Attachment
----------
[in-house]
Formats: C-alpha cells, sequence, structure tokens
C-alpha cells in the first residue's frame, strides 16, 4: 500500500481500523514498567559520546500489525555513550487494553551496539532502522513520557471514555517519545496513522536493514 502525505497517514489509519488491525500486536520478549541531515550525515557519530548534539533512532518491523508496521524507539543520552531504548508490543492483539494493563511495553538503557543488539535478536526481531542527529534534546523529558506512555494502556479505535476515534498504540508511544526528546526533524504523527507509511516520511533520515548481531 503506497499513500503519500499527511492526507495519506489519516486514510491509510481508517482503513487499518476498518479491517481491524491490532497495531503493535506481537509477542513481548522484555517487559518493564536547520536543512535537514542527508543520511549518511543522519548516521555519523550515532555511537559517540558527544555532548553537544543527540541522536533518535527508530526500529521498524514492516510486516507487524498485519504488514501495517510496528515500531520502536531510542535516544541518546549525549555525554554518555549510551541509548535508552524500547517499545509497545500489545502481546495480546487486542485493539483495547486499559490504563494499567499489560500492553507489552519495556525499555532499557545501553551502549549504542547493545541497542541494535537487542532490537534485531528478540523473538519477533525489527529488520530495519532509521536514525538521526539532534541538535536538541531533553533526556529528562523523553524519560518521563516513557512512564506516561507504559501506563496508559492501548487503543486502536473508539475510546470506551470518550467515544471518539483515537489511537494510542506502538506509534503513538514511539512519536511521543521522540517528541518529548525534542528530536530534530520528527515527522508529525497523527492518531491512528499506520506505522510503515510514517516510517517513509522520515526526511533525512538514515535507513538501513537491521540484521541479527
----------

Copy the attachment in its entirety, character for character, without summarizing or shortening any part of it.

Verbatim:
[in-house]
Formats: C-alpha cells, sequence, structure tokens
C-alpha cells in the first residue's frame, strides 16, 4: 500500500481500523514498567559520546500489525555513550487494553551496539532502522513520557471514555517519545496513522536493514 502525505497517514489509519488491525500486536520478549541531515550525515557519530548534539533512532518491523508496521524507539543520552531504548508490543492483539494493563511495553538503557543488539535478536526481531542527529534534546523529558506512555494502556479505535476515534498504540508511544526528546526533524504523527507509511516520511533520515548481531 503506497499513500503519500499527511492526507495519506489519516486514510491509510481508517482503513487499518476498518479491517481491524491490532497495531503493535506481537509477542513481548522484555517487559518493564536547520536543512535537514542527508543520511549518511543522519548516521555519523550515532555511537559517540558527544555532548553537544543527540541522536533518535527508530526500529521498524514492516510486516507487524498485519504488514501495517510496528515500531520502536531510542535516544541518546549525549555525554554518555549510551541509548535508552524500547517499545509497545500489545502481546495480546487486542485493539483495547486499559490504563494499567499489560500492553507489552519495556525499555532499557545501553551502549549504542547493545541497542541494535537487542532490537534485531528478540523473538519477533525489527529488520530495519532509521536514525538521526539532534541538535536538541531533553533526556529528562523523553524519560518521563516513557512512564506516561507504559501506563496508559492501548487503543486502536473508539475510546470506551470518550467515544471518539483515537489511537494510542506502538506509534503513538514511539512519536511521543521522540517528541518529548525534542528530536530534530520528527515527522508529525497523527492518531491512528499506520506505522510503515510514517516510517517513509522520515526526511533525512538514515535507513538501513537491521540484521541479527